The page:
Online waste transfer system launches
Images from www.edoconline.co.uk
The new online waste transfer reporting system, edoc, has officially gone live today (29 January).
Developed under a four-year project co-financed by the European Commission (through LIFE+ funding) and led by the Environment Agency (EA) in partnership with the waste sector and government bodies from Scotland, Wales and Northern Ireland, edoc allows waste transfer notes (WTNs) to be completed electronically rather than by hand to save ‘time, effort and money’.
Via the online portal, users can:
- create WTNs and season tickets and share them between the parties involved;
- review, edit, sign and store WTNs securely online;
- view a permanent log of all actions performed on a WTN, by whom, and when; and
- use a tracking feature for transfers involving more than one movement.
It forms part of government’s Red Tape Challenge, which aims to save businesses money by removing administrative burden. Indeed, David Cameron announced earlier this week that submitting WTNs online rather than by hand could replace 23 million paper notes a year.
Potential to move 80 per cent of WTNs online
The system was previewed at the three-day RWM in partnership with CIWM conference in October and has reportedly attracted interest from ‘hundreds of businesses’.
Speaking of the launch today, Chris Deed, edoc programme manager at the Environment Agency, said: “We estimate that UK businesses currently create some 23 million waste transfer notes every year. With the legal requirement to keep documentary evidence for at least two years, that’s potentially 50 million pieces of paper in storage somewhere across the country at any one time.
“We’re really encouraged by the response we’ve had to edoc so far. It’s not a mandatory system, but the level of interest shows that businesses want to use it. We believe edoc will become the default option for most companies, and has the potential to move 80 per cent of waste transfer records online over time.”
Businesses that have already looked into taking up the system, such as consultancy Helistrat and retailer Marks & Spencer, have welcomed the traceability and security of the online system.
Local authorities have also voiced interest in the online system, with Blackpool County Council’s Commercial Waste Manager, John-Paul Lovie, saying: “We produce around 2,200 waste transfer notes per year and there are only two of us printing them off and sending them out, which is very time consuming, and financially quite expensive.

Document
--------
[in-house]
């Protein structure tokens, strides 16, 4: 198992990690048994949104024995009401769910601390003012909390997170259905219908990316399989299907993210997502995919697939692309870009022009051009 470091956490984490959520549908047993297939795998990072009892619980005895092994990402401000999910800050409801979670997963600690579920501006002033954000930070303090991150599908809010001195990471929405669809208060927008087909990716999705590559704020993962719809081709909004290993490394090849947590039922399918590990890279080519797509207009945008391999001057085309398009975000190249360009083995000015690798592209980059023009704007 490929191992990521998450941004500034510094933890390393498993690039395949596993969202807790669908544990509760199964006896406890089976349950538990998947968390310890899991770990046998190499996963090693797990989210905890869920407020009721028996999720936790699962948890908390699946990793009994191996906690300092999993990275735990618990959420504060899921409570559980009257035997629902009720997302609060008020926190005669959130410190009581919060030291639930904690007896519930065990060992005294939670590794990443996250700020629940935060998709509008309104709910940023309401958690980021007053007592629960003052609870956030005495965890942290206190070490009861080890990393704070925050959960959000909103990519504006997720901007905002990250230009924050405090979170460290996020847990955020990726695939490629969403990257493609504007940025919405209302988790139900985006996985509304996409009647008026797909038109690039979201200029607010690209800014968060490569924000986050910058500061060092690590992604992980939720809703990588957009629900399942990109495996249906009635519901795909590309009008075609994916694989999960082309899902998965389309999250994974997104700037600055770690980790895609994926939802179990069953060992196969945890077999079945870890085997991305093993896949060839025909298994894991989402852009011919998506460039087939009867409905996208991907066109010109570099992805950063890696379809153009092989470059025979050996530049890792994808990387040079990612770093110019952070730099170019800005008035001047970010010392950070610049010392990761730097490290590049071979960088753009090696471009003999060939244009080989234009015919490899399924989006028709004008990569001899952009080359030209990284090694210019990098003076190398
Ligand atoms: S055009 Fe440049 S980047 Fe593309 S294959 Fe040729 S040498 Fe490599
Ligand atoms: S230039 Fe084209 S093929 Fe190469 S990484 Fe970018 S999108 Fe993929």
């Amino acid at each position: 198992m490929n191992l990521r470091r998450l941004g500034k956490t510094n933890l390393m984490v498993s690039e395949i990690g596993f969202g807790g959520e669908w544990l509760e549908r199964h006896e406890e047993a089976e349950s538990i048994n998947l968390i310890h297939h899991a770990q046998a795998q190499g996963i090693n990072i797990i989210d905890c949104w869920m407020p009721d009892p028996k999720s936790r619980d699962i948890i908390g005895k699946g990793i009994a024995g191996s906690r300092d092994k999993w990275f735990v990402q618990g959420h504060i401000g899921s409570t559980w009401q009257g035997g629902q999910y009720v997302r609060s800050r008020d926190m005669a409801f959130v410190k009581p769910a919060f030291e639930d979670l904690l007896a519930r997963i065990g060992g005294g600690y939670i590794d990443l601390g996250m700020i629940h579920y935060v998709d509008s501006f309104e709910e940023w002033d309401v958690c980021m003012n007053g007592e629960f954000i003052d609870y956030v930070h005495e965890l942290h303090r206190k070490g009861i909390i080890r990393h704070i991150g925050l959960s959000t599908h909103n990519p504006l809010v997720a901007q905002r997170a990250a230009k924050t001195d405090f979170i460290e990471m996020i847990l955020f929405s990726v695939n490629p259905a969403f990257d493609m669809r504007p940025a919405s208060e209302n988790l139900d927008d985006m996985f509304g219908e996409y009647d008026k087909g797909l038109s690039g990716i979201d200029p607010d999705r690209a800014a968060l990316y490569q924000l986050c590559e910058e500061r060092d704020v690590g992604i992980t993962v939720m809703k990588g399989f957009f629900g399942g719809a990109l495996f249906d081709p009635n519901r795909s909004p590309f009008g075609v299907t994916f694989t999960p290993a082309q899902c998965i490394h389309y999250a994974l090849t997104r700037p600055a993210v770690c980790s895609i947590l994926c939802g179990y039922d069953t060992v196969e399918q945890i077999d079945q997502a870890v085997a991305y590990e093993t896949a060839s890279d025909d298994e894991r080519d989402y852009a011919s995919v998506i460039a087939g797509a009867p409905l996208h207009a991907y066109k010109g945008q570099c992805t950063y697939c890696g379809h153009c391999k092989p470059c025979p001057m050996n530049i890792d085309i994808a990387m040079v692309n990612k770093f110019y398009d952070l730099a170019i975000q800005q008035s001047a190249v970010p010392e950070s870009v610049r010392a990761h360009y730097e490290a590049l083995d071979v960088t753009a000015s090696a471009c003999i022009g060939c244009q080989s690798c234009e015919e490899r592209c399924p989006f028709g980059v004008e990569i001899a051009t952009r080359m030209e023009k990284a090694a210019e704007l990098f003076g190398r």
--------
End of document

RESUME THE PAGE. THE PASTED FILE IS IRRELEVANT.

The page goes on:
“WTNs have always been a target for the improvement of our work. The old paper-based methods were crying out for redesign and finally edoc now provides us with the solution to do just that.”
Improving waste data
As well as improving convenience and time, it is hoped the data ascertained by edoc could help provide governments with ‘high quality, real-time data’ on construction and industrial waste arisings, and save around £1 million per year on business waste surveys.
Steve Lee, Chief Executive of the Chartered Institution of Wastes Management (CIWM), explained: “We have supported the whole production process of edoc and we are confident that it will allow businesses across the UK to carry out a wide range of tasks which will help to modernise and streamline waste transfer recordings in the future.
“As well as saving time and money on administration, edoc has a far bigger and more important role to play in the long term. It will give businesses the ability to understand… their own waste data and identify opportunities to improve resource efficiency, reduce waste and cut disposal costs. These are benefits that will impact positively on the bottom line and improve competitiveness.”
ESA’s Director General, Barry Dennis, added that the system could ‘transform’ the way businesses record what happens to the waste they produce, or handle, and help reduce the ‘ability to falsify paperwork, and [increase] controls to discourage illegal waste management’.
The project partners are now urging UK businesses that produce or handle commercial waste to adopt the online option.
Users can access edoc in two main ways, via the web portal or through an application software interface (API), which allows a business to transfer relevant information from an existing electronic recording system directly into edoc without duplicating effort.
Find out more about edoc.